Elvis Costello laughs down the line from New York when he's reminded that for him, playing in New Zealand can sometimes be an adventure.
The last time the celebrated veteran English singer-songwriter was here was in 1999 for the ill-fated Sweetwaters show. He effectively acted as whistleblower to the festival's financial debacle, but still took the stage.
Then he was meant to come in Easter 2011 to the planned initial GrassRoots Festival alongside other international acts. But the promoters of the outdoor show pulled the plug, citing low ticket sales after the Christchurch earthquake.
And this time he and his band the Imposters — two-thirds of his original backers the Attractions — were meant to headline one of the A Day on the Green shows at Villa Maria Estate on Saturday. But possibly wary of the risks involved in booking Costello outdoors here, promoters shifted the show to Civic.
"I am hoping no one ends up under house arrest. If we just get through the show without that it would be great," he chuckles.
Despite the move indoors, Costello won't be bringing the "Spectacular Spinning Songbook" format he's been touring to much acclaim for much of 2012 in the United States and Europe.
Those shows involved a giant spinning wheel featuring the names of songs from Costello's two dozen-plus albums dating back to punk-era 1977 debut My Aim is True. They would be spun by audience members to select the next track to be played.
It certainly meant that no two shows were ever the same and it gave things a Vaudeville edge, says Costello. And it meant that he and the band — longtime keyboardist Steve Nieve, original Attractions drummer Pete Thomas and American bassist Davey Faragher — now have some 150 well-drilled tracks in their repertoire.
"I really honestly think that although we are not bringing the wheel there you will see the benefit of it in the way we have approached it. I feel it has done us good for the Imposters as an outfit because we really haven't played as much over the previous couple of years ... we had only gone on tour when were obliged to play 55 minutes in front of the Police which mostly involved people in the audience working out who we were."
"Although Steve and I have a long history, we still try to play [the oldest songs] like we just made them up. We try to keep that way of thinking in the shows where we don't use any devices ... though we might bring a few.
"We might saw a few ladies in half."
Apart from a 2012 live album distilling the spinning wheel shows Costello hasn't released a new album since 2010's National Ransom.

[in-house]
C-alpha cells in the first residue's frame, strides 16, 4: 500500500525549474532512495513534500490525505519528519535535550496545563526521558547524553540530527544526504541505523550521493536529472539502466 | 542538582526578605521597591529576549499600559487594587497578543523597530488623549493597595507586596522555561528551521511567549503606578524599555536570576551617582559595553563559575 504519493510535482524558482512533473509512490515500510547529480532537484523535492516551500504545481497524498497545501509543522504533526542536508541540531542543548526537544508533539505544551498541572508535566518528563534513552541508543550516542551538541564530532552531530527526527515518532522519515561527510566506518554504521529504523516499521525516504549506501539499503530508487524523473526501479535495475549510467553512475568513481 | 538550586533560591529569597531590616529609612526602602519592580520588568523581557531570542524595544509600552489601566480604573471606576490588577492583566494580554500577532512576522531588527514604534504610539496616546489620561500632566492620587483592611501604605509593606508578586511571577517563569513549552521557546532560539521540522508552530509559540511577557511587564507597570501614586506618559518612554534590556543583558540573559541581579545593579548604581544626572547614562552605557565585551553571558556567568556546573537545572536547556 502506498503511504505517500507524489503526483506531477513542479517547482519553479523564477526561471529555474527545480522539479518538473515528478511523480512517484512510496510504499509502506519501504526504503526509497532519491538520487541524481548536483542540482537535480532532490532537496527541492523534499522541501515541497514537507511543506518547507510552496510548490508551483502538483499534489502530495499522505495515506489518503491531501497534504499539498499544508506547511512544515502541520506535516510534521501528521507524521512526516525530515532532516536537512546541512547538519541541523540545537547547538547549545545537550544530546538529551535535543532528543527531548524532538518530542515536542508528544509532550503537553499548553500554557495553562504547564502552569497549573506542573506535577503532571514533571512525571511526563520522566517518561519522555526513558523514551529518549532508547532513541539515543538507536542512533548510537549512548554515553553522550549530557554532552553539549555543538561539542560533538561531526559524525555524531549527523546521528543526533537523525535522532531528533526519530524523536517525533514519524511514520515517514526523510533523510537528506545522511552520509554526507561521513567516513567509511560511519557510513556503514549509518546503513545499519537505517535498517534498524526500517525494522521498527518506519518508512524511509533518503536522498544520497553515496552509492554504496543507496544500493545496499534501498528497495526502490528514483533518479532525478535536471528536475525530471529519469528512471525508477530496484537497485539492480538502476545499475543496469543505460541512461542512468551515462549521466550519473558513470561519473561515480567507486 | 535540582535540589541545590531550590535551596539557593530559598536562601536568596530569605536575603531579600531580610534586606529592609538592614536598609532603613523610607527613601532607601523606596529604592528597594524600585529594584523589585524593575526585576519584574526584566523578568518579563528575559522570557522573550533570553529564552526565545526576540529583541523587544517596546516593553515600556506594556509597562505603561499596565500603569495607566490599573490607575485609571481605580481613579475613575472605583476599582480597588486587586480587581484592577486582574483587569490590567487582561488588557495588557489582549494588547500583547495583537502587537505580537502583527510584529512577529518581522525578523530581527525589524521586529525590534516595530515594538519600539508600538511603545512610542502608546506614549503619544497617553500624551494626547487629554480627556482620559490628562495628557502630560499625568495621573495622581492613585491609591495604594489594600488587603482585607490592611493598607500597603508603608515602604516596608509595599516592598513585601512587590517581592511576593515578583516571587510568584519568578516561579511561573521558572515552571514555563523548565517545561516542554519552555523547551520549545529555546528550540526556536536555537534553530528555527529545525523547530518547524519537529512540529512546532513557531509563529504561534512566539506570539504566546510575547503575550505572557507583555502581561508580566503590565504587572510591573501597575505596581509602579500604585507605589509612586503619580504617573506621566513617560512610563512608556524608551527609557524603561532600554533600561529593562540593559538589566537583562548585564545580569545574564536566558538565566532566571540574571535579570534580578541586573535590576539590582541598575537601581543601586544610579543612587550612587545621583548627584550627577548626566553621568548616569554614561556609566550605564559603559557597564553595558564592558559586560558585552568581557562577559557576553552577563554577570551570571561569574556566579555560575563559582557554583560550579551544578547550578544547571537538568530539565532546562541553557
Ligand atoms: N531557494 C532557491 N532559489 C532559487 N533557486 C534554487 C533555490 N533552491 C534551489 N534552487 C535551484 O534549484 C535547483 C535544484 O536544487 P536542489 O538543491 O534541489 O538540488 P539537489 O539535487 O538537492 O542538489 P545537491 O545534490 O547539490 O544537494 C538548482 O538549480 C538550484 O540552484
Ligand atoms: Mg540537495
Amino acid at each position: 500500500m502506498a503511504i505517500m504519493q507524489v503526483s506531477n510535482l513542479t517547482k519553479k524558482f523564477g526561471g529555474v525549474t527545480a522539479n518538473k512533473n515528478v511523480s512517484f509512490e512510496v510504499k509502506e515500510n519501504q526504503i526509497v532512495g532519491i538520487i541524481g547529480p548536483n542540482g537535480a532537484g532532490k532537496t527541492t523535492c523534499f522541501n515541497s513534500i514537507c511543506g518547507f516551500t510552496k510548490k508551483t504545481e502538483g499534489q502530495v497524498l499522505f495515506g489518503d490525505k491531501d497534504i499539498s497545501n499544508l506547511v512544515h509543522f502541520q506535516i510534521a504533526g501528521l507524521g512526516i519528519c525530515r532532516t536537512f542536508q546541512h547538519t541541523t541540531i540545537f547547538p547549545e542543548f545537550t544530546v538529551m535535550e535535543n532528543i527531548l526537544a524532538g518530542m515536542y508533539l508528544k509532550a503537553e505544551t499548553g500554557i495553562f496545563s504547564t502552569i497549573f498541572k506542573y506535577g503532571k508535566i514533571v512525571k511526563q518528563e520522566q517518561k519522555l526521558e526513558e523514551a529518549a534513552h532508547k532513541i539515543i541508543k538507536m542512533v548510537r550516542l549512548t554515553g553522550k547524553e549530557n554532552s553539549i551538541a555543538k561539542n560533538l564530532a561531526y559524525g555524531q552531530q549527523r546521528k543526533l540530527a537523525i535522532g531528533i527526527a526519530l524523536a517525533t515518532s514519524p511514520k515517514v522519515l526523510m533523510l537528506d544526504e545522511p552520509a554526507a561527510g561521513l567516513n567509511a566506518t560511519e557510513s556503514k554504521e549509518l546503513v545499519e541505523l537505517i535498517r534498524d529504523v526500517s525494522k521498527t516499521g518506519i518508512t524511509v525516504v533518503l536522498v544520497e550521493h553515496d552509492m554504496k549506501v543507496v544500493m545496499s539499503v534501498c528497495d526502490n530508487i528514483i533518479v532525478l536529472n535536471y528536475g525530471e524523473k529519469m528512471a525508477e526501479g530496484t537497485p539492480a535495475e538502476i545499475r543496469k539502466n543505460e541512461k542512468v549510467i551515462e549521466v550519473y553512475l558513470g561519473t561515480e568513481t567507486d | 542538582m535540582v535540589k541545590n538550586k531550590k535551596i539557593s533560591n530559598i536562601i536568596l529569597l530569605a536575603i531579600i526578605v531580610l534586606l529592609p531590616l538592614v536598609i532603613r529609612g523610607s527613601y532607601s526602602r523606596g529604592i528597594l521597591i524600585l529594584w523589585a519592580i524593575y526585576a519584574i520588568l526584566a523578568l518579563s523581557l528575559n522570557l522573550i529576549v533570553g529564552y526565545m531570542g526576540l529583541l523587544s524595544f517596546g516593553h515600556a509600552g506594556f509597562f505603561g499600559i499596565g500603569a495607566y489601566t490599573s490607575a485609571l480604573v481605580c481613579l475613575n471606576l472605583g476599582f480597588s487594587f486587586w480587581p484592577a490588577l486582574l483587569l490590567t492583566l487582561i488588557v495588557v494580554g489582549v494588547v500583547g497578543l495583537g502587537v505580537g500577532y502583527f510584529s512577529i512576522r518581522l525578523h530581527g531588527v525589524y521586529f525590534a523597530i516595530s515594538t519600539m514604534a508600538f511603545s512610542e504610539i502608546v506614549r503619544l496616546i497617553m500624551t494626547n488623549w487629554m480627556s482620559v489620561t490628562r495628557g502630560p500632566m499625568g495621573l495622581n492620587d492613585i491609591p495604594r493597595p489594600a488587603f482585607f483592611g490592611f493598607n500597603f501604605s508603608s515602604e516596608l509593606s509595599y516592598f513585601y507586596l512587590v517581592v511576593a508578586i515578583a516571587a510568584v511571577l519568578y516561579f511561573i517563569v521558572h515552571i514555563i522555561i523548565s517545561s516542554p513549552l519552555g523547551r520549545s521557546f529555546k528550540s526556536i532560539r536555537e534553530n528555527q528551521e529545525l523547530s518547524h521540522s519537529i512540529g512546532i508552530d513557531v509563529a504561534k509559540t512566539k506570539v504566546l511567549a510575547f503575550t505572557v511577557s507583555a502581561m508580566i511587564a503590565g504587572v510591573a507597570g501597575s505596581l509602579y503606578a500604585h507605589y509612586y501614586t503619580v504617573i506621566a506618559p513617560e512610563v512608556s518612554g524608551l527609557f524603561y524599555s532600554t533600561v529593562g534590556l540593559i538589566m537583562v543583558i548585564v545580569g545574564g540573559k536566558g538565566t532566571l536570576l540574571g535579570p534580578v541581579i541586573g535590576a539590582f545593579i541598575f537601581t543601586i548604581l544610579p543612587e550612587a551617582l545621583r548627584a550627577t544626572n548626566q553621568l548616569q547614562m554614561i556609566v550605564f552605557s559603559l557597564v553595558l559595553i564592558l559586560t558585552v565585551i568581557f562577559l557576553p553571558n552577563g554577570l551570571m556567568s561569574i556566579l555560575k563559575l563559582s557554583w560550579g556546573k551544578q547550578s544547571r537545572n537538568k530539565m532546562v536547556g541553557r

That's after he almost delivered an album a year for most of the preceding decade, whether it was solo sets, albums with the Imposters or side projects with New Orleans legend Allen Toussaint, Swedish opera singer Anne Sofie von Otter or his ballet score Il Sogno.
It seems the live band work is what the 58-year-old Costello is happier doing these days.
"It's been a hundred times more successful than the last record I made," he says of the wheel shows, "which tells you a lot about whether I should be on the stage or in the studio. The thing is, the songs from the last group of recordings I made stop the show any time we've played them. I have no doubts about the quality of the material. I have no qualms about putting them into the show. But it doesn't necessarily mean I have to make more records to have to do that, Maybe the best place for the songs is actually on stage. Just play."
And Costello has found something else about performing some of his old material — that the stuff which commented on its era, whether it was the Falkland Wars-set "Shipbuilding" (a co-write with Clive Langer originally recorded by Robert Wyatt) or the anti-Margaret Thatcher ode "Tramp the Dirt Down" still resonate.
"If there's any sense to singing songs that were written a good while ago it is to find out why they matter to you now and also why they've lasted with the audience.
"In England, with 'Tramp the Dirt Down' and 'Shipbuilding' there was a remarkable very emotional reaction. It was humbling to hear that these songs had mattered to people ... there is some truth in these songs that people still want to hear."
"Not every song you write can have a life like that. But to have one or two like that is ... well, if you told me that was going to happen when I started out, I would have been happy with that."
But Costello has had quite a career. One that has veered into media with his musical talkshow Spectacle — "People tell me constantly I wish there were more and I say 'I think we were incredibly lucky. You do 20 at that standard and maybe shows 21 through 40 wouldn't have been as satisfying. We might not have been as lucky with the guests that we got'." — and as a contributor to Vanity Fair.
He's also had an autobiography he's been working on for years and sounds in no hurry to finish. His live work and family commitments — he has young twin sons with wife, jazz star Diana Krall, who is frequently away on tour too — means that, no, everyday he can't write the book.
"It's not a formal biography ... and if people are buying it to find the secret identity of someone in a song of mine they will probably be disappointed."
"For someone whose cultural significance is negligible and who has sold a handful of records through the years, there's already an amazing amount of words wasted analysing every little detail and that is true of everybody now. So why would you argue with that account? I am just not in the business of arguing with my own past or refighting battles with record companies or old girlfriends or ex-band members. I don't care about any of that.
"I feel that the only thing that would be of lasting value would be the account of things that nobody else knows. I am not really interested in a round of applause or a lap of honour for what I have done because I don't really think it matters that much."